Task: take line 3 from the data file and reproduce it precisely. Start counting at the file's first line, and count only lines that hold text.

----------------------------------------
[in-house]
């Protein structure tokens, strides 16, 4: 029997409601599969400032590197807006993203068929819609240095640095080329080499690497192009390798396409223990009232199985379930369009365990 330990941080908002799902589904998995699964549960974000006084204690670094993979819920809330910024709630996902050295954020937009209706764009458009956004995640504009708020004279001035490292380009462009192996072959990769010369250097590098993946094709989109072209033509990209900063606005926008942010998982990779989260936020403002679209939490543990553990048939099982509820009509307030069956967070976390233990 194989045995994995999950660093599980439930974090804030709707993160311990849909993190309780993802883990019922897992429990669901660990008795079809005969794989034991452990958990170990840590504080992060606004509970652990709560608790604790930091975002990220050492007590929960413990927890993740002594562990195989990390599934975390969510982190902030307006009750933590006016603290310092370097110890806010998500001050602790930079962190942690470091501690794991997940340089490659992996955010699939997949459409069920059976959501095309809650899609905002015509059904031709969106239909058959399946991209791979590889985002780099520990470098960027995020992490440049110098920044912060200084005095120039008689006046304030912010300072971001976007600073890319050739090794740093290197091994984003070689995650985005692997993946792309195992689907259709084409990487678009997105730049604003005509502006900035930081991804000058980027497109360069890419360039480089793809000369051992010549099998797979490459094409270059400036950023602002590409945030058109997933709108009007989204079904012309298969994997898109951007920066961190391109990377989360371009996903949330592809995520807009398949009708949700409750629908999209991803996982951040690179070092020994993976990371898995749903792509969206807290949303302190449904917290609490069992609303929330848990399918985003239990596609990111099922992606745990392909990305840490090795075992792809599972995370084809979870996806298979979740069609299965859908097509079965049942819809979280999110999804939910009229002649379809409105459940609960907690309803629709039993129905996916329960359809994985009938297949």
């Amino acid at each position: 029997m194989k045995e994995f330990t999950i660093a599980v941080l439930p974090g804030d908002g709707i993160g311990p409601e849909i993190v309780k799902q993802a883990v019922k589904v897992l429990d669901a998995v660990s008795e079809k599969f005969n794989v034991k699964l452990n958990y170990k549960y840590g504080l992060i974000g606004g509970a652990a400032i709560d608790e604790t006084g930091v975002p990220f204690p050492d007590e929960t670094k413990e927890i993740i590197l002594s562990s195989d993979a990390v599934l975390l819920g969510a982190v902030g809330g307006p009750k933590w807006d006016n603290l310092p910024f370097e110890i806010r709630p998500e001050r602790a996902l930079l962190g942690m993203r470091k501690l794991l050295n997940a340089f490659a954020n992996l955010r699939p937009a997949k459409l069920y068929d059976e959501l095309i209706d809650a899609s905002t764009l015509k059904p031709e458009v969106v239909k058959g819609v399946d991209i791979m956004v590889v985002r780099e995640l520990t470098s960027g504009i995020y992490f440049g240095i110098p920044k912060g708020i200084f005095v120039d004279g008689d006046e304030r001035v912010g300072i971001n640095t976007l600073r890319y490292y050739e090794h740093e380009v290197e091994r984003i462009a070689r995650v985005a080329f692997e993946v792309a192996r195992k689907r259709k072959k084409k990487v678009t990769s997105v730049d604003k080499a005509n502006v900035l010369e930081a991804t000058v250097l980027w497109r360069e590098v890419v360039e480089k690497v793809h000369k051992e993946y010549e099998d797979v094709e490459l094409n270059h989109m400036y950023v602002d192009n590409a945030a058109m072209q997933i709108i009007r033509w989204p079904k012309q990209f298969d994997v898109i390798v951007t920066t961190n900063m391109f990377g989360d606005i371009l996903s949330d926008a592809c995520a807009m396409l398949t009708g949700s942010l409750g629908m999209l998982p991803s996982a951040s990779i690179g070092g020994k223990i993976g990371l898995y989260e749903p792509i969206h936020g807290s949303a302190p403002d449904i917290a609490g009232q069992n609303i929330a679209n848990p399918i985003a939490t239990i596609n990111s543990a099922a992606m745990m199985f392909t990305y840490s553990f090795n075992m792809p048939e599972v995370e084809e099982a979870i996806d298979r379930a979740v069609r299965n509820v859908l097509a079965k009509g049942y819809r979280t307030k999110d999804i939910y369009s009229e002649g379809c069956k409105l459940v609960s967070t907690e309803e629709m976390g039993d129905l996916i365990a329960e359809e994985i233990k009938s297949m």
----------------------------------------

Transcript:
């Amino acid at each position: 029997m194989k045995e994995f330990t999950i660093a599980v941080l439930p974090g804030d908002g709707i993160g311990p409601e849909i993190v309780k799902q993802a883990v019922k589904v897992l429990d669901a998995v660990s008795e079809k599969f005969n794989v034991k699964l452990n958990y170990k549960y840590g504080l992060i974000g606004g509970a652990a400032i709560d608790e604790t006084g930091v975002p990220f204690p050492d007590e929960t670094k413990e927890i993740i590197l002594s562990s195989d993979a990390v599934l975390l819920g969510a982190v902030g809330g307006p009750k933590w807006d006016n603290l310092p910024f370097e110890i806010r709630p998500e001050r602790a996902l930079l962190g942690m993203r470091k501690l794991l050295n997940a340089f490659a954020n992996l955010r699939p937009a997949k459409l069920y068929d059976e959501l095309i209706d809650a899609s905002t764009l015509k059904p031709e458009v969106v239909k058959g819609v399946d991209i791979m956004v590889v985002r780099e995640l520990t470098s960027g504009i995020y992490f440049g240095i110098p920044k912060g708020i200084f005095v120039d004279g008689d006046e304030r001035v912010g300072i971001n640095t976007l600073r890319y490292y050739e090794h740093e380009v290197e091994r984003i462009a070689r995650v985005a080329f692997e993946v792309a192996r195992k689907r259709k072959k084409k990487v678009t990769s997105v730049d604003k080499a005509n502006v900035l010369e930081a991804t000058v250097l980027w497109r360069e590098v890419v360039e480089k690497v793809h000369k051992e993946y010549e099998d797979v094709e490459l094409n270059h989109m400036y950023v602002d192009n590409a945030a058109m072209q997933i709108i009007r033509w989204p079904k012309q990209f298969d994997v898109i390798v951007t920066t961190n900063m391109f990377g989360d606005i371009l996903s949330d926008a592809c995520a807009m396409l398949t009708g949700s942010l409750g629908m999209l998982p991803s996982a951040s990779i690179g070092g020994k223990i993976g990371l898995y989260e749903p792509i969206h936020g807290s949303a302190p403002d449904i917290a609490g009232q069992n609303i929330a679209n848990p399918i985003a939490t239990i596609n990111s543990a099922a992606m745990m199985f392909t990305y840490s553990f090795n075992m792809p048939e599972v995370e084809e099982a979870i996806d298979r379930a979740v069609r299965n509820v859908l097509a079965k009509g049942y819809r979280t307030k999110d999804i939910y369009s009229e002649g379809c069956k409105l459940v609960s967070t907690e309803e629709m976390g039993d129905l996916i365990a329960e359809e994985i233990k009938s297949m």